UM Gallery, Academy of Arts, Architecture and Design in Prague
19. 11. 2014 – 7. 1. 2015
Opening and launch of publication: Tuesday, 18. 11. 2014 at 6 pm
In the first decade of the independent Czechoslovak Republic, conditions for local female artists changed fundamentally in a sense that they could exhibit abroad and be integrated not only in the broader context of contemporary "Women's Art", but also in Modern Art as a whole. Political leaders of interwar Czechoslovakia were aware that the export of art and cultural values could reinforce the status of a young democracy and bring economic profit. "Women's Art" was an interesting topic for them in the context of cultural exchange and foreign cultural policy.
(image no.1) Věra Jičínská / Standing Female Nude
One of the exported exhibitions of this kind was that of an extensive Exhibition of Czechoslovak Women's Art, which was sanctioned by state authorities and held in 1929 under the tutelage of the National Women's Council and the Circle of Fine Women Artists (KVU). The exhibition took place in the Czechoslovak Embassy in Buenos Aires and presented 34 artists. The aim was to present the tradition of female handicraft as well as other fields – painting and especially sculpture and architecture – the availability of which, in the Czech context, had been institutionally fundamentally limited for women until 1918.
The 80 exhibits collected in the UM Gallery reveal the variety and simultaneously the complicated status of female artistic production between the wars. The exhibition recalls not only the remarkable personalities of the older and the younger generation, but also several representatives of the "mainstream". Most of the latter were active members of KVU, whose work confirmed stereotypical views of the female branch of art as a fingerprint of "natural" feminine conformism. The emphasis on handicraft (lace, embroidery, batik) showed the attachment of women to housework, as well as to folklore and ethnography.
The exhibition also presents black and white prints of missing or inaccessible works. It illustrates the dramaturgy of the Buenos Aires Exhibition, which was (probably for financial reasons) composed as a "collage" of real and reproduced works of art. However, we find no references in the available sources to the three artists whose handicrafts and decorative art works travelled to South America 85 years ago. They are represented only by the label.
(image no.2) Zdeňka Čechová – Libescherová / Self-portrait
The main part of the From Prague to Buenos Aires exhibition relies on written documentation of the exhibition held in Argentine, which was deposited in the archives of the Ministry of Foreign Affairs. Given the fact that no photographic documentation of the event has been preserved, the current exhibition is not - and can not be - conceived as a reconstruction. "It is rather an attempt at a partial revision of history, and its purpose is to convey one of the forgotten chapters in the history of Czech, or more precisely Czechoslovakian, Modern Art and to contribute to the necessary debate about the relationship between art, power and politics," says the curator of the exhibition, Martina Pachmanová.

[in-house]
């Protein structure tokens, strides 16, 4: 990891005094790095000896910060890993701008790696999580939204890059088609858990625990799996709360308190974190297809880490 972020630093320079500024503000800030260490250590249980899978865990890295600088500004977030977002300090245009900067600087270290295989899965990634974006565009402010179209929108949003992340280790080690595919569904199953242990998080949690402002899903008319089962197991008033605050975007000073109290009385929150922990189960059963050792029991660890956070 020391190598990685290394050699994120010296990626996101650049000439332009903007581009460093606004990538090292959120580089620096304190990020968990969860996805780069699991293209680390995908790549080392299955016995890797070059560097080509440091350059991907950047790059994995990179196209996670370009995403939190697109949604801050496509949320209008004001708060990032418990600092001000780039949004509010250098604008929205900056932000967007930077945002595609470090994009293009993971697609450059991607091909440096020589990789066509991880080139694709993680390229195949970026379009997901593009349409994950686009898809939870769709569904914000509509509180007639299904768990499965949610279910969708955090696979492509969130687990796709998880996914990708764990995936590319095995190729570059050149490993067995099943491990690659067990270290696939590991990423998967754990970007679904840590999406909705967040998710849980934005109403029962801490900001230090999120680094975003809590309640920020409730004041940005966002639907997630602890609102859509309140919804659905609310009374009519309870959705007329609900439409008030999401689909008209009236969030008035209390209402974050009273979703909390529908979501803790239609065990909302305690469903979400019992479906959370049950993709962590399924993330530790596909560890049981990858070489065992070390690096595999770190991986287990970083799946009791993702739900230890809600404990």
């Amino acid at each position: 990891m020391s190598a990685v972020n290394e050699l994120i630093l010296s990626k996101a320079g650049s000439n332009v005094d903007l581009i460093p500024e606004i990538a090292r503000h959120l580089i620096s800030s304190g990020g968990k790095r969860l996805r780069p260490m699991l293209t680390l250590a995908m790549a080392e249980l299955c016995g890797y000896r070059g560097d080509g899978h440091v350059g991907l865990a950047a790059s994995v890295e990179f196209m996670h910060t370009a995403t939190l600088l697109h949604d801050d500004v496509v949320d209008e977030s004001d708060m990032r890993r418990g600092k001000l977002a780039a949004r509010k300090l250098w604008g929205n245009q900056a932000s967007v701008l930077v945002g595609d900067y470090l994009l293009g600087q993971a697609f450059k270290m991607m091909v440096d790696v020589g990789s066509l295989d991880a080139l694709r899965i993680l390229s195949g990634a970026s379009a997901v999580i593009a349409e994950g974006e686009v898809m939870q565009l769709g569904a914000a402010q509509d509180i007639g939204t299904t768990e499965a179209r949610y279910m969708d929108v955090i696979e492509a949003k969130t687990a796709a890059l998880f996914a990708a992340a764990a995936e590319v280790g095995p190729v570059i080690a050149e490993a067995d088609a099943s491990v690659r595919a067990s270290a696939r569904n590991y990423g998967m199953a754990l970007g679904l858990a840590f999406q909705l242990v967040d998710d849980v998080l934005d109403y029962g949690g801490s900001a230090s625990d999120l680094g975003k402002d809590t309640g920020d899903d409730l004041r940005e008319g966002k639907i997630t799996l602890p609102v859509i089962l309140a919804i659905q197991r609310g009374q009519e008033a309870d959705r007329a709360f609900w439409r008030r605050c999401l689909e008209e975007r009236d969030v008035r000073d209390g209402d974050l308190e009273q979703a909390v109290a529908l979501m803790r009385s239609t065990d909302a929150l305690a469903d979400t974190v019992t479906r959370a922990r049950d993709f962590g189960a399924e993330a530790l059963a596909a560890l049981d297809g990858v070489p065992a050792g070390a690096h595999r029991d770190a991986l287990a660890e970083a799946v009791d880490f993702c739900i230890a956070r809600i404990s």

A publication of the same name is being issued to accompany the exhibition. It is edited by Martina Pachmanová .
Hana Autengruberová, Helena Bochořáková-Dittrichová, Zdenka Braunerová, Zdenka Burghauserová, Helena Emingerová, Valerie Hachla-Myslivečková, Julie Horová-Kováčiková, Božena Jelínková-Jirásková, Aloisie (Lola) Jenšovská, Věra Jičínská, Marta Jirásková, Helena Johnová, Jaroslava Klenková, Zdeňka Liebscherová-Čechová, Anna Macková, Emilie Mildeová-Paličková, Marie Teinitzerová, Olga Theofila Pikhartová, Milada Petříková-Pavlíková, Minka Podhajská, Petra Pospíšilová, Božena Pošepná, Anna Roškotová, Marta Rožánková-Drábková, Jiřina Svačinová-Felixová, Helena Šrámková, Sláva Tonderová-Zátková, Pavla Vicenová-Rousová, Karla Vobišová-Žáková, Sláva (Jaroslava) Vondráčková, Julie Winterová-Mezerová (missing artists: Helli Neudek, Anežka Přerovská, L. Handuková)
(image no. 3) Marta Jirásková / Semi-nude
Wednesday, 10th December at 17:00 Guided tour with the curator
Saturday, 13th December from 14:30 to 17:00 Children's art workshop
For more information:
náměstí Jana Palacha 80, 116 93 Praha 1
tel.: 251 098 262 / cell: 739 304 060
firstname.lastname@example.org / www.vsup.cz
The Academy of Arts, Architecture and Design in Prague
The Academy of Arts, Architecture and Design in Prague was founded in 1885. Throughout its existence, it has ranked among the finest educational institutions. The proof is the number of successful graduates, who are currently respected professionals with prestige beyond the borders of the Czech Republic. The Academy is divided into six departments - Architecture, Design, Fine Arts, Applied Arts, Graphics and Theory and History of Art.
Individual departments are further divided into ateliers according to their specialisation, led by respected personalities.